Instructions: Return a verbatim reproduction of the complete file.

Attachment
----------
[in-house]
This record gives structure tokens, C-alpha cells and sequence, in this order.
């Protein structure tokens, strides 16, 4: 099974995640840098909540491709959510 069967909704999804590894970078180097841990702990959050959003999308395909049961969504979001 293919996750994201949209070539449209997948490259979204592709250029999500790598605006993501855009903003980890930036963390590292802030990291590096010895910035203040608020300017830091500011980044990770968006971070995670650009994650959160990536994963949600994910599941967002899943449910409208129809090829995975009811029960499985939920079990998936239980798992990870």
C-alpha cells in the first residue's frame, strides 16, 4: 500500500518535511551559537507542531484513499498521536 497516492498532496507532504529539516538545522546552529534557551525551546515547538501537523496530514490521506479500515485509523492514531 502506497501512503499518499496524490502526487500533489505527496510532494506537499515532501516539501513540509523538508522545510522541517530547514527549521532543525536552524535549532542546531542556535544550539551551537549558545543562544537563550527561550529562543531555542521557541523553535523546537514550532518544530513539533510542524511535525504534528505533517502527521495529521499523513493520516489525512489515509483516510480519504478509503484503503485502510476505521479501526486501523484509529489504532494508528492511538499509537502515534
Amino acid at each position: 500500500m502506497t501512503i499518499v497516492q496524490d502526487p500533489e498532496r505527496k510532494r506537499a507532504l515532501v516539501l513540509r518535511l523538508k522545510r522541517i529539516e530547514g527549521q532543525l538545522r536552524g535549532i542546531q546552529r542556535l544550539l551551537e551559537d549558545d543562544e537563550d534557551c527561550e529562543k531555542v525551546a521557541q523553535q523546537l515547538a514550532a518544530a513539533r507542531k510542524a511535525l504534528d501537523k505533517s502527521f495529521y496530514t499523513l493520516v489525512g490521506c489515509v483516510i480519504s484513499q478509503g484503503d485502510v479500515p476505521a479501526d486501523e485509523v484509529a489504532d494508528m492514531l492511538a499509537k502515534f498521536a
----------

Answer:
[in-house]
This record gives structure tokens, C-alpha cells and sequence, in this order.
């Protein structure tokens, strides 16, 4: 099974995640840098909540491709959510 069967909704999804590894970078180097841990702990959050959003999308395909049961969504979001 293919996750994201949209070539449209997948490259979204592709250029999500790598605006993501855009903003980890930036963390590292802030990291590096010895910035203040608020300017830091500011980044990770968006971070995670650009994650959160990536994963949600994910599941967002899943449910409208129809090829995975009811029960499985939920079990998936239980798992990870």
C-alpha cells in the first residue's frame, strides 16, 4: 500500500518535511551559537507542531484513499498521536 497516492498532496507532504529539516538545522546552529534557551525551546515547538501537523496530514490521506479500515485509523492514531 502506497501512503499518499496524490502526487500533489505527496510532494506537499515532501516539501513540509523538508522545510522541517530547514527549521532543525536552524535549532542546531542556535544550539551551537549558545543562544537563550527561550529562543531555542521557541523553535523546537514550532518544530513539533510542524511535525504534528505533517502527521495529521499523513493520516489525512489515509483516510480519504478509503484503503485502510476505521479501526486501523484509529489504532494508528492511538499509537502515534
Amino acid at each position: 500500500m502506497t501512503i499518499v497516492q496524490d502526487p500533489e498532496r505527496k510532494r506537499a507532504l515532501v516539501l513540509r518535511l523538508k522545510r522541517i529539516e530547514g527549521q532543525l538545522r536552524g535549532i542546531q546552529r542556535l544550539l551551537e551559537d549558545d543562544e537563550d534557551c527561550e529562543k531555542v525551546a521557541q523553535q523546537l515547538a514550532a518544530a513539533r507542531k510542524a511535525l504534528d501537523k505533517s502527521f495529521y496530514t499523513l493520516v489525512g490521506c489515509v483516510i480519504s484513499q478509503g484503503d485502510v479500515p476505521a479501526d486501523e485509523v484509529a489504532d494508528m492514531l492511538a499509537k502515534f498521536a